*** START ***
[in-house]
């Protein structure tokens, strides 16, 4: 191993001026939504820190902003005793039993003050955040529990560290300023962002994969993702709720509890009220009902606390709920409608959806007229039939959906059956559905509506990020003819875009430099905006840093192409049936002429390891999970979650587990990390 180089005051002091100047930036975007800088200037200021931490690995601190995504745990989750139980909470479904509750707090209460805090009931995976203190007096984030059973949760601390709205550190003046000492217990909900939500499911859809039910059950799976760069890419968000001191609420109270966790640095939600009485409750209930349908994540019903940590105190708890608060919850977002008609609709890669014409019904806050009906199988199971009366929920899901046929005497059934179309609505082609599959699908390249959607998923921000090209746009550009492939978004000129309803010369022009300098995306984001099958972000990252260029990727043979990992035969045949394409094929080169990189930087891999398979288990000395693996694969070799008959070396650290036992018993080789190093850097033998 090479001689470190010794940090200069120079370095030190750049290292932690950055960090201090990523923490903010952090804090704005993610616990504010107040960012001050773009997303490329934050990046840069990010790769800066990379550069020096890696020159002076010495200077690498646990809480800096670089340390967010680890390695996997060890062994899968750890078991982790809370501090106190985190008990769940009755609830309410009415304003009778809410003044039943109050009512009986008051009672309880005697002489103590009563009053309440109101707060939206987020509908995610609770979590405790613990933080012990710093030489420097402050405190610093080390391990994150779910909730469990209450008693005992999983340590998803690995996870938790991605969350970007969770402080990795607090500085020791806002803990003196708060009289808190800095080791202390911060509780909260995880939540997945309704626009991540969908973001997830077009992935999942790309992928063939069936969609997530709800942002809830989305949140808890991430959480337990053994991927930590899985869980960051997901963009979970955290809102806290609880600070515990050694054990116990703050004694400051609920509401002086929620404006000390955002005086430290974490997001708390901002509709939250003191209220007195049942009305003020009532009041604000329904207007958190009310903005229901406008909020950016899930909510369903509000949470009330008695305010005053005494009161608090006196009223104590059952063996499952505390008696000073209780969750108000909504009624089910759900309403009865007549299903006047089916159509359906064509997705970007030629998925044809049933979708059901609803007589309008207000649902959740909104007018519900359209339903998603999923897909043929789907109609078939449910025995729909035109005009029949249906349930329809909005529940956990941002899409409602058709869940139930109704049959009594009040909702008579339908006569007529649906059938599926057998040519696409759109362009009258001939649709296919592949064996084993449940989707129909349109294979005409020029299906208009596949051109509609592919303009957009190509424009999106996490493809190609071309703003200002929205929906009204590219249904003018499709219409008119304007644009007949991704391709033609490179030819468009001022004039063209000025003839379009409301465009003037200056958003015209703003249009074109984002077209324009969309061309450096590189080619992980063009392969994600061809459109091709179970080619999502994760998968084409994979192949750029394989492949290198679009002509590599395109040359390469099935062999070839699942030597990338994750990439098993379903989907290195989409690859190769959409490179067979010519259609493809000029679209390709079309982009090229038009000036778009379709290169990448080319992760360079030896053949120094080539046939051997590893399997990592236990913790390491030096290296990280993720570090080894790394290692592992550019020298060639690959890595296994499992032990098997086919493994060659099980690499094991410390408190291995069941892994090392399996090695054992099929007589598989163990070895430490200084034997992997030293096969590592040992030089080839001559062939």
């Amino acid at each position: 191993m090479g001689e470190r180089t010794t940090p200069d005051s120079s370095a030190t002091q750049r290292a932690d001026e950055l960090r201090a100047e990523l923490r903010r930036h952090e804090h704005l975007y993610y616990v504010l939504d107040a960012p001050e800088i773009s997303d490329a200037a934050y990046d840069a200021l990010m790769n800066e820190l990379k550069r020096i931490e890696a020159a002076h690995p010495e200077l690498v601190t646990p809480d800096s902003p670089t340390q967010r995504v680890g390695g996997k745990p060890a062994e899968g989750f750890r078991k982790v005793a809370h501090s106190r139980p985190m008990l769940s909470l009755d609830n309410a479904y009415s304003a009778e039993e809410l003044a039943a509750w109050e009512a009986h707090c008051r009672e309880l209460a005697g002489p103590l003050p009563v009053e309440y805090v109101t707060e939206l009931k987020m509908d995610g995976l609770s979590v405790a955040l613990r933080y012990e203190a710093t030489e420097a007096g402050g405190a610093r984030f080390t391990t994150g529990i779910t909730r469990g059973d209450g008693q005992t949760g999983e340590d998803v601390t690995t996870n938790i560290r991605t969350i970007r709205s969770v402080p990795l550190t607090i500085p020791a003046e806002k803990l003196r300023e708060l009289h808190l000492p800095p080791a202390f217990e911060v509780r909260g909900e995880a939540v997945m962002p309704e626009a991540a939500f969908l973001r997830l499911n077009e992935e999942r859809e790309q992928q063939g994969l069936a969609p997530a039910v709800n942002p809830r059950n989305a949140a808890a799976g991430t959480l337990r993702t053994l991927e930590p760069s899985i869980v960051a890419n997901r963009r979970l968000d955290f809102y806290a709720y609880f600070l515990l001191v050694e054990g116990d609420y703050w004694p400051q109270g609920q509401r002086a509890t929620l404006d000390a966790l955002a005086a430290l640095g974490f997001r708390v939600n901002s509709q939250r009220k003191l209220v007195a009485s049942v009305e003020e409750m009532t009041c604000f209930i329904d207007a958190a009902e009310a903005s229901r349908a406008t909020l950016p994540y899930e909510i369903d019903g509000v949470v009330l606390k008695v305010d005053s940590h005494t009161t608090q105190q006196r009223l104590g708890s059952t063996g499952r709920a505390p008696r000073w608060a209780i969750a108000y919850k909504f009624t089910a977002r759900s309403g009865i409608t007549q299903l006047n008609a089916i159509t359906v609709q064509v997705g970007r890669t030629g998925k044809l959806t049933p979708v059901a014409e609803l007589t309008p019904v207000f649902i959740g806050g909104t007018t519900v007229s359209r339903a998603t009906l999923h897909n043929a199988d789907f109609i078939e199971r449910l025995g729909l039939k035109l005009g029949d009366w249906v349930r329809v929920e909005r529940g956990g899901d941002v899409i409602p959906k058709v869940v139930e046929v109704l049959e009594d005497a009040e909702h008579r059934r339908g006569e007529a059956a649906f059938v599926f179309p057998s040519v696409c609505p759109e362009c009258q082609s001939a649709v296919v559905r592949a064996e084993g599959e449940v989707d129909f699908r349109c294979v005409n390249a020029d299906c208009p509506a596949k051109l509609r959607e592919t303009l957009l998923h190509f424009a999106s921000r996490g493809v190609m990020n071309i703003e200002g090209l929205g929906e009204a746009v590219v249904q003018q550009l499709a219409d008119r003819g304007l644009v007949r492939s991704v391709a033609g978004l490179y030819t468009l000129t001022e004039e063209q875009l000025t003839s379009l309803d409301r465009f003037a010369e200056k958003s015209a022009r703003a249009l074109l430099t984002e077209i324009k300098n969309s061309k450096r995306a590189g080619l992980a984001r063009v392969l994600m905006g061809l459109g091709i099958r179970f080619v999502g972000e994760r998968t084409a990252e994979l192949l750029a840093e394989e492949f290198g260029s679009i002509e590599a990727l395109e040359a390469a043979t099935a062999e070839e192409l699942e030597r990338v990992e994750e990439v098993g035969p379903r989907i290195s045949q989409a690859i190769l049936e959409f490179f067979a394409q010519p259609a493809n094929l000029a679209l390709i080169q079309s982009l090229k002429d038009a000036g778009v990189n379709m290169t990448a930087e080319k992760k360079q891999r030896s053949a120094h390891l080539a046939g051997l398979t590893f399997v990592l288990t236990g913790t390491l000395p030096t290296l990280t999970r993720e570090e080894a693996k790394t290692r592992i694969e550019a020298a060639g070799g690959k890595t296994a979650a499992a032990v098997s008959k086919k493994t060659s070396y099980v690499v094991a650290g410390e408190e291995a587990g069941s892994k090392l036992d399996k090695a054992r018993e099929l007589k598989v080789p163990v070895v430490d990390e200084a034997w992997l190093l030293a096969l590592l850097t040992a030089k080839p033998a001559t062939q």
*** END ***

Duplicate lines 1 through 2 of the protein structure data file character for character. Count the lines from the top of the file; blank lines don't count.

[in-house]
């Protein structure tokens, strides 16, 4: 191993001026939504820190902003005793039993003050955040529990560290300023962002994969993702709720509890009220009902606390709920409608959806007229039939959906059956559905509506990020003819875009430099905006840093192409049936002429390891999970979650587990990390 180089005051002091100047930036975007800088200037200021931490690995601190995504745990989750139980909470479904509750707090209460805090009931995976203190007096984030059973949760601390709205550190003046000492217990909900939500499911859809039910059950799976760069890419968000001191609420109270966790640095939600009485409750209930349908994540019903940590105190708890608060919850977002008609609709890669014409019904806050009906199988199971009366929920899901046929005497059934179309609505082609599959699908390249959607998923921000090209746009550009492939978004000129309803010369022009300098995306984001099958972000990252260029990727043979990992035969045949394409094929080169990189930087891999398979288990000395693996694969070799008959070396650290036992018993080789190093850097033998 090479001689470190010794940090200069120079370095030190750049290292932690950055960090201090990523923490903010952090804090704005993610616990504010107040960012001050773009997303490329934050990046840069990010790769800066990379550069020096890696020159002076010495200077690498646990809480800096670089340390967010680890390695996997060890062994899968750890078991982790809370501090106190985190008990769940009755609830309410009415304003009778809410003044039943109050009512009986008051009672309880005697002489103590009563009053309440109101707060939206987020509908995610609770979590405790613990933080012990710093030489420097402050405190610093080390391990994150779910909730469990209450008693005992999983340590998803690995996870938790991605969350970007969770402080990795607090500085020791806002803990003196708060009289808190800095080791202390911060509780909260995880939540997945309704626009991540969908973001997830077009992935999942790309992928063939069936969609997530709800942002809830989305949140808890991430959480337990053994991927930590899985869980960051997901963009979970955290809102806290609880600070515990050694054990116990703050004694400051609920509401002086929620404006000390955002005086430290974490997001708390901002509709939250003191209220007195049942009305003020009532009041604000329904207007958190009310903005229901406008909020950016899930909510369903509000949470009330008695305010005053005494009161608090006196009223104590059952063996499952505390008696000073209780969750108000909504009624089910759900309403009865007549299903006047089916159509359906064509997705970007030629998925044809049933979708059901609803007589309008207000649902959740909104007018519900359209339903998603999923897909043929789907109609078939449910025995729909035109005009029949249906349930329809909005529940956990941002899409409602058709869940139930109704049959009594009040909702008579339908006569007529649906059938599926057998040519696409759109362009009258001939649709296919592949064996084993449940989707129909349109294979005409020029299906208009596949051109509609592919303009957009190509424009999106996490493809190609071309703003200002929205929906009204590219249904003018499709219409008119304007644009007949991704391709033609490179030819468009001022004039063209000025003839379009409301465009003037200056958003015209703003249009074109984002077209324009969309061309450096590189080619992980063009392969994600061809459109091709179970080619999502994760998968084409994979192949750029394989492949290198679009002509590599395109040359390469099935062999070839699942030597990338994750990439098993379903989907290195989409690859190769959409490179067979010519259609493809000029679209390709079309982009090229038009000036778009379709290169990448080319992760360079030896053949120094080539046939051997590893399997990592236990913790390491030096290296990280993720570090080894790394290692592992550019020298060639690959890595296994499992032990098997086919493994060659099980690499094991410390408190291995069941892994090392399996090695054992099929007589598989163990070895430490200084034997992997030293096969590592040992030089080839001559062939």